I shall visit Hook one day and reinvent it as Crookston or Crossmyloof, both residential districts south of the Clyde.

      I would have steered a crookit path away from Amis pere et fils.
      Kingsley's prose was too arid for my taste, Martin's too sweatingly mannered, both deficient in nourishment.
      Larkin was a very different artist, bleak and beautiful at once.
      Haggerty

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  6. I expect seeing the northern lights from there is a deeply burned memory. The scenery in this leg seems extra impressive.

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    1. Funnily enough they didn't, to the extent that until I read the diary again I wasn't sure whether or not we'd seen them. I must have been so knackered as to be past caring.

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  7. Oh, wow! I would hope to one day be able to view the Northern Lights as you have done. -an experience to remember.

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    1. See response to Andrew, 2 comments above. It would have been nice to have a photograph, but very difficult to capture in the days of film cameras, and not worth trying because of cost and limited numbers of frames.

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  8. These pictures are breath taking and some parts look like you are on another planet! Each one of you are amazing to take on such a hike for that distance, location and length of time. How wonderful it must have been to see the Northern Lights!

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    1. I've mentioned before how it makes you realise that the geological processes on earth can be the same as on other planets with a similar structure. Those recent images from the Mars lander for example.

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  9. As Bonnie as just said it looks like another planet, a sci-fi film would not go amiss. But beautiful and a treasured memory to look back on without the blisters and sore feet.

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    1. I don't know if any fantasy films have been made in Iceland. If not they should.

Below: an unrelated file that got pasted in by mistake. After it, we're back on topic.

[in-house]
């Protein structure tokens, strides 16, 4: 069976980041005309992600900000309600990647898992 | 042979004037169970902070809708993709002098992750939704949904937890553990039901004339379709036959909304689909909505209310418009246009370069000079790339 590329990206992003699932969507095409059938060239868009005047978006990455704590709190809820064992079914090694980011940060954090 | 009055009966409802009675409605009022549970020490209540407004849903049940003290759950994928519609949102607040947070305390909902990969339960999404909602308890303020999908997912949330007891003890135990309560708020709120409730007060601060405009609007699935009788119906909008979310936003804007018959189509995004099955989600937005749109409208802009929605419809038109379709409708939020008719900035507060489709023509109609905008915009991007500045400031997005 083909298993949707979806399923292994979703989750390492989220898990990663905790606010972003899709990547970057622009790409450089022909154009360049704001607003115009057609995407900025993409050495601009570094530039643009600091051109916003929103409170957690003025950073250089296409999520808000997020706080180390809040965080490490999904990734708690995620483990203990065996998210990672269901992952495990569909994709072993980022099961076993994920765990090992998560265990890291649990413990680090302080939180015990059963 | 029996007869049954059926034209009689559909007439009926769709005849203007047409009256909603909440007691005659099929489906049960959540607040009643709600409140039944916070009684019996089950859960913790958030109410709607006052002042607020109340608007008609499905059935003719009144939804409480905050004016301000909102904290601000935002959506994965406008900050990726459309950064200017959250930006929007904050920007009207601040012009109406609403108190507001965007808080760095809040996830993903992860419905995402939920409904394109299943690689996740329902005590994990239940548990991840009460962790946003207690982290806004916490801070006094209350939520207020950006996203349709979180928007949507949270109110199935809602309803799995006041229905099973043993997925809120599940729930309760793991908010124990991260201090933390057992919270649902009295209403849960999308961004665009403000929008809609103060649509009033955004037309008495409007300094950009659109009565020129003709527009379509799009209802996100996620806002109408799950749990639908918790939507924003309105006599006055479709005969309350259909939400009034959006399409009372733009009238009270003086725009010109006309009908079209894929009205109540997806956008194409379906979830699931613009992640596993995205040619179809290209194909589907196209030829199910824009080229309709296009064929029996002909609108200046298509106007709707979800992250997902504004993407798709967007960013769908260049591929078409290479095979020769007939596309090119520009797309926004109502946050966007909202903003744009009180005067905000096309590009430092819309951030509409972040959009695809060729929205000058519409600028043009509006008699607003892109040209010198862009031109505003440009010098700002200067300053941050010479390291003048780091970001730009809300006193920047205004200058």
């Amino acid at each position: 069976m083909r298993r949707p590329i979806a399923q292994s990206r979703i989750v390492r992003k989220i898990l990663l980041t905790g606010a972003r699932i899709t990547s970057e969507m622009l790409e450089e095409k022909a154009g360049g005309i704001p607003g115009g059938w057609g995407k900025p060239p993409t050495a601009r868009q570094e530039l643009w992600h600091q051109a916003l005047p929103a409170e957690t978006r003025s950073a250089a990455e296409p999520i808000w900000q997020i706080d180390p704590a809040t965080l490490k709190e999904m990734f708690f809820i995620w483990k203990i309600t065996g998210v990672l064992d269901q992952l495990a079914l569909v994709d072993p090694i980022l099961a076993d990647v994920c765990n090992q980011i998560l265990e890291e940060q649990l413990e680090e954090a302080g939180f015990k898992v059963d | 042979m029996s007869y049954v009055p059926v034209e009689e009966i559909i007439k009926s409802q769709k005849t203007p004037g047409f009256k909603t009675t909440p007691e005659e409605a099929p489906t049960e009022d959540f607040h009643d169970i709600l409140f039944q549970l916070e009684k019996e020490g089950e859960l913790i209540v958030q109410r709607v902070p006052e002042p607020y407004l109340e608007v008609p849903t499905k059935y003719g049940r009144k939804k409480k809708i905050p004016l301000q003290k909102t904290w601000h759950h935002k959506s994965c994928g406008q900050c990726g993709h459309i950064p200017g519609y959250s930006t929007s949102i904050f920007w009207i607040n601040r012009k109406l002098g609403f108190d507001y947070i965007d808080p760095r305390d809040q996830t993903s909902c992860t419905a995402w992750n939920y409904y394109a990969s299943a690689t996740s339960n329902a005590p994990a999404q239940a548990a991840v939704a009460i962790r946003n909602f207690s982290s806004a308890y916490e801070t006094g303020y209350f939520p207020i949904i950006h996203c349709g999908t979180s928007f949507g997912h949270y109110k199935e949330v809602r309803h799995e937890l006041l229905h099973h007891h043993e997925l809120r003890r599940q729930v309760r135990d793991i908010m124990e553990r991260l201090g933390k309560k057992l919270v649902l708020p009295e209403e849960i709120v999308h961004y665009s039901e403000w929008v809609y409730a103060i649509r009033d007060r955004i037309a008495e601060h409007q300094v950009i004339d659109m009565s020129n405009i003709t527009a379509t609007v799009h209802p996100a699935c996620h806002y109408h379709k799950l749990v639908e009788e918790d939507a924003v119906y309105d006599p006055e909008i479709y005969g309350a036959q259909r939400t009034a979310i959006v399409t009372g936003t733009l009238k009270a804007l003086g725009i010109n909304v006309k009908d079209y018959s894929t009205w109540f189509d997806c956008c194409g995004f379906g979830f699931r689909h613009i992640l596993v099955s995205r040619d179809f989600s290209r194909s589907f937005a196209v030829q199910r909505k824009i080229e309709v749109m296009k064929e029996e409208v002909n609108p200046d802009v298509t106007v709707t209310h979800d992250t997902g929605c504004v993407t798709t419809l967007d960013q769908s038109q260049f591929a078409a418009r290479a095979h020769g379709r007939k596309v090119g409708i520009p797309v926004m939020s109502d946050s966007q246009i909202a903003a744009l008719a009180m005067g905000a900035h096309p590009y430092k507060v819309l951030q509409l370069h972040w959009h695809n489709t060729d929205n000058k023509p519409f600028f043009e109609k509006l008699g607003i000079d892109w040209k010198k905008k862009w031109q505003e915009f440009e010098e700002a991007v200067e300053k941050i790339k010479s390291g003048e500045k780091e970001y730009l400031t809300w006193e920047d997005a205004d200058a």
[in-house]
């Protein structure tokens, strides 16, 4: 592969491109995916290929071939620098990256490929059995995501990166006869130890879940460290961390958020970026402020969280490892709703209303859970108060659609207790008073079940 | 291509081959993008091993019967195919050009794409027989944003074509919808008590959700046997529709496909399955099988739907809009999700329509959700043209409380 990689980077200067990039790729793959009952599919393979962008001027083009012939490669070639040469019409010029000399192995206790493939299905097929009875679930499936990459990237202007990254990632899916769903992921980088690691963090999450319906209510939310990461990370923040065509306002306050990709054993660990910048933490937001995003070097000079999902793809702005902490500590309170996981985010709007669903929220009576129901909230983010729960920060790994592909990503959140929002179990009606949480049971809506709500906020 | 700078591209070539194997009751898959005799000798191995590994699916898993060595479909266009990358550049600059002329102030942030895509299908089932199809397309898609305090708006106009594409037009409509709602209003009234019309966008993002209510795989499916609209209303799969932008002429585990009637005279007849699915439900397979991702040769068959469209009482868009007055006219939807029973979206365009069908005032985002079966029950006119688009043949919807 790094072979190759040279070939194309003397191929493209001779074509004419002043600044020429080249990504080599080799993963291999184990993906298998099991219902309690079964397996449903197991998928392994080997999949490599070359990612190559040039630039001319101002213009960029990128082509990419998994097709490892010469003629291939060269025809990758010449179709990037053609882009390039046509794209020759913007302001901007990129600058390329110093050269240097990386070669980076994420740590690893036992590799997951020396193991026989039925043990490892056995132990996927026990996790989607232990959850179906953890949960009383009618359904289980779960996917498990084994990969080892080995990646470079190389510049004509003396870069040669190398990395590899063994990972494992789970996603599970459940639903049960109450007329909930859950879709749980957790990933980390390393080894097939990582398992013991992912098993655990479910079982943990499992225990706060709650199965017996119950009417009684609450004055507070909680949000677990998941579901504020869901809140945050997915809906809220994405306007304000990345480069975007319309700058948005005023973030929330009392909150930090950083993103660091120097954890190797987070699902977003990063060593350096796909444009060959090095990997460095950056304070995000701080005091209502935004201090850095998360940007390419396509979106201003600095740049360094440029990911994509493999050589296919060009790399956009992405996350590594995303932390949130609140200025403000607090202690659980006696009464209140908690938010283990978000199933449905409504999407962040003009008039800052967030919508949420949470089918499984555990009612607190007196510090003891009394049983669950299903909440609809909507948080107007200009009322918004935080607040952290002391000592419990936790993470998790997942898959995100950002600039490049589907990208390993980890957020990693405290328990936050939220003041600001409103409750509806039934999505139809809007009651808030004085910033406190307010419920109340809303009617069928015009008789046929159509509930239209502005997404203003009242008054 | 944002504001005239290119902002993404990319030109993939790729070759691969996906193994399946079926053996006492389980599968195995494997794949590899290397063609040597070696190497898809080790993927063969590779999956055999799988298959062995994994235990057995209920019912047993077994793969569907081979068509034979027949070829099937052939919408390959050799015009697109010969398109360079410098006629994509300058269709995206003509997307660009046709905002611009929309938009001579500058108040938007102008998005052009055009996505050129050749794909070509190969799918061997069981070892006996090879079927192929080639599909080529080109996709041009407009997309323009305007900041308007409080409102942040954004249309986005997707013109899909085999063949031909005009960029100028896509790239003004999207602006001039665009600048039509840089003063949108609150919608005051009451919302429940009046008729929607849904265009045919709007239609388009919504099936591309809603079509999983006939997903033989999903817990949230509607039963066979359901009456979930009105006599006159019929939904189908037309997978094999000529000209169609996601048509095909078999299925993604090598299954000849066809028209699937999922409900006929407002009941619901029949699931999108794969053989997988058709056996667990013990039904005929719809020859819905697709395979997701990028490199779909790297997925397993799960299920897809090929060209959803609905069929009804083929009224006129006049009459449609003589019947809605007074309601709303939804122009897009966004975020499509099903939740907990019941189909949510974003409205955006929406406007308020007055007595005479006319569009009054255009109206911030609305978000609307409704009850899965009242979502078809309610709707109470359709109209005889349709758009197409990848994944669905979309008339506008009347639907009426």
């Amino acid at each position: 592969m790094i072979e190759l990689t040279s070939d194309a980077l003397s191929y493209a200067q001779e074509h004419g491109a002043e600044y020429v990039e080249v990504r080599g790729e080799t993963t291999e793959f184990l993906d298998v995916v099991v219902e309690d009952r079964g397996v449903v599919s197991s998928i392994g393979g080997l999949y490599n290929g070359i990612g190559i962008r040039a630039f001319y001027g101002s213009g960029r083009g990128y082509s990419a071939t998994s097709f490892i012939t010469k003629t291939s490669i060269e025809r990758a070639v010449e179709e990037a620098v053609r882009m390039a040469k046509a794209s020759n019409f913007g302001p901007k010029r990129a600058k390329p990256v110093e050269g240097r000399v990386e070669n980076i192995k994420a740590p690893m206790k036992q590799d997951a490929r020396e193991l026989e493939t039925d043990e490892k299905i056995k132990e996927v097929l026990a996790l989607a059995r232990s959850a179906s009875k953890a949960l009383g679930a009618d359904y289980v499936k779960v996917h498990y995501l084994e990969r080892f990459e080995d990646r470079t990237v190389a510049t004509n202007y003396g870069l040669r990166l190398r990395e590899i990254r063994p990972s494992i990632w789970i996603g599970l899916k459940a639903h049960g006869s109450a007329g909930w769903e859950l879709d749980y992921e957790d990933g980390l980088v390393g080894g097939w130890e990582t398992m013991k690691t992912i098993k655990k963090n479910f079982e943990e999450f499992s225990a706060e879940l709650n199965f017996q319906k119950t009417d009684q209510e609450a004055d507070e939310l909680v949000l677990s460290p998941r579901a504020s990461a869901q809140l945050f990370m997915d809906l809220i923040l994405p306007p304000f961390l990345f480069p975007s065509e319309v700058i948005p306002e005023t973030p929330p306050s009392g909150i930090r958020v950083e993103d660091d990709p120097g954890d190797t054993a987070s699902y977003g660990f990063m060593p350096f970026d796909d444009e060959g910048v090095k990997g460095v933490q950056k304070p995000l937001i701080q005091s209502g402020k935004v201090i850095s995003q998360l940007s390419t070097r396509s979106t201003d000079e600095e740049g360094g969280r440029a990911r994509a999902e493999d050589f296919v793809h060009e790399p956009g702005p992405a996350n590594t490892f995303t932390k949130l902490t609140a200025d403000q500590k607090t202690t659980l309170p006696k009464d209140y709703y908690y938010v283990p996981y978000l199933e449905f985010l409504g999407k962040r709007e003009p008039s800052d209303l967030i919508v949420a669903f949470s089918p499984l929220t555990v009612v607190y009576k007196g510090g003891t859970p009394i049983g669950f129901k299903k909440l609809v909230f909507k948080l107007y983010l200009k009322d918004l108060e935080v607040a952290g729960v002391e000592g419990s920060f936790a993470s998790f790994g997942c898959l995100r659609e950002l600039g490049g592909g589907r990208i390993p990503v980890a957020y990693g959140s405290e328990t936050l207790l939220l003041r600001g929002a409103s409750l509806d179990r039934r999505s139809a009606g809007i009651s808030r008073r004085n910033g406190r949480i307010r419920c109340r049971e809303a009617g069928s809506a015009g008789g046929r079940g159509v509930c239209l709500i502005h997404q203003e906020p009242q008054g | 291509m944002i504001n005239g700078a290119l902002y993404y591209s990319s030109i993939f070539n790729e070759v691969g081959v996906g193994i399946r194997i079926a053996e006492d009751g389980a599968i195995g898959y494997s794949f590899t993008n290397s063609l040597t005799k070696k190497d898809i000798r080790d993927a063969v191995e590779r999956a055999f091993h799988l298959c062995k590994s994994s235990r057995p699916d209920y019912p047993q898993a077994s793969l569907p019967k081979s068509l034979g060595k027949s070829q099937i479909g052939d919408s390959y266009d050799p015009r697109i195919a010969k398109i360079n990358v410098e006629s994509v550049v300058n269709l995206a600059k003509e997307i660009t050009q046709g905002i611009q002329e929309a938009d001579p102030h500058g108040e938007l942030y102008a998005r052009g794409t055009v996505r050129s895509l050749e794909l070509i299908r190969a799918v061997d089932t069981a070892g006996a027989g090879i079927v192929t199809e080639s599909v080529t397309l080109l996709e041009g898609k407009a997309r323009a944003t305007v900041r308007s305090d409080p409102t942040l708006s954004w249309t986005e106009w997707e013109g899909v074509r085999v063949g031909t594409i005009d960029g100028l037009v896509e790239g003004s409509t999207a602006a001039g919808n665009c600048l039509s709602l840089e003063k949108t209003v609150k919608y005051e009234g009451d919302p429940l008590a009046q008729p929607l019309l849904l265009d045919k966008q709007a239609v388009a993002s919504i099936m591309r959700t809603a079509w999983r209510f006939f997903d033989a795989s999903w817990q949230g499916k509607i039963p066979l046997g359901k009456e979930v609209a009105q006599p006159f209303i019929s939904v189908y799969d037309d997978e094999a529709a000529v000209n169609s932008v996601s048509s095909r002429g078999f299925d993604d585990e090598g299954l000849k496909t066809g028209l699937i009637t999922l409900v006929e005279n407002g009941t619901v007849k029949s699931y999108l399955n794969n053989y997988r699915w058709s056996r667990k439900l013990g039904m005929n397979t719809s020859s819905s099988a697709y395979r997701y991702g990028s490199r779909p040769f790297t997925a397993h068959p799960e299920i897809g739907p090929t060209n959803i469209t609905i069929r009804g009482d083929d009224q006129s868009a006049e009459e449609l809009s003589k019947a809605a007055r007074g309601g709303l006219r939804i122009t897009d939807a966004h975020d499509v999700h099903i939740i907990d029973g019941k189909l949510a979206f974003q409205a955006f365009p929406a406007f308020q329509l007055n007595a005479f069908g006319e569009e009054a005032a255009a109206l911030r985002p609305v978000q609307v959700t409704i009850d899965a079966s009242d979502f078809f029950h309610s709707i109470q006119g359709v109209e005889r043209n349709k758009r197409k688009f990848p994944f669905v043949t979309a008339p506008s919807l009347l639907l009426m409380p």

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  10. I was going to say how I envy you for having seen the aurora borealis, but then I read your reply to another comment where you say that you only remembered it when you transcribed your diary. Not so impressive, after all.
    The first photo could have been taken on another planet.

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    1. It seems I found it impressive from what I wrote at the time, and I'm sure I remembered it for several years, but over the decades the memory of the landscape dominated everything else. I meant in the comment that maybe thirty years later I wasn't quite sure whether or not we'd seen the northern lights.

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  11. After reading your follow up comments to folks about the aurora borealis--seen, but not remembered--I won't bother to envy the vision. :) However, when you consider all the information your brain has taken in since that walk many decades ago, you can be forgiven. Occasional brain dumps are inevitable. Too bad we don't often get to choose what to forget. Happy you have your dusty photos and journal to revive some memories of the journey.

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    1. The interesting thing is, having now read that I did see it, I feel sure I can remember seeing it, including where I was standing in relation to the hut. Is that a real or a reconstructed memory?

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  12. Such a surreal landscape. I especially love that top photo. I saw the Aurora Australis in New Zealand when I was there, but I've never seen the Borealis. I'm sure they look the same -- kind of eerie and otherworldly.

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    1. I agree, having the same cause they must surely look the same, except, like ripples on water, they are never quite exactly the same. Boggling thought that.

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  13. Giant steps are what you take
    Walking on the moon
    I hope my legs don't break
    Walking on the moon...

    The last sentence of this blogpost was excellent Dunham Minor - deserving of a house point.

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    1. I meant the penultimate sentence.

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    2. Thank you Sir. Please Sir, does "Incredible!" constitute a sentence?

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    3. Quiet lad and get on with your prep!

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  14. I had forgotten how much I am enjoying your trek. I have a few biographies written by 'ordinary' people ie not by VIPs or politicians and I invariably enjoy them far more. I am really enjoying your commentary and the photos today are stunning.

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    1. Thank you. It looks like there are going to be 14 episodes in all.
      The scenery earlier on was bleak. As we descend to the plains the landscape is greener, and more eroded, rounded and convoluted which adds a lot of interest.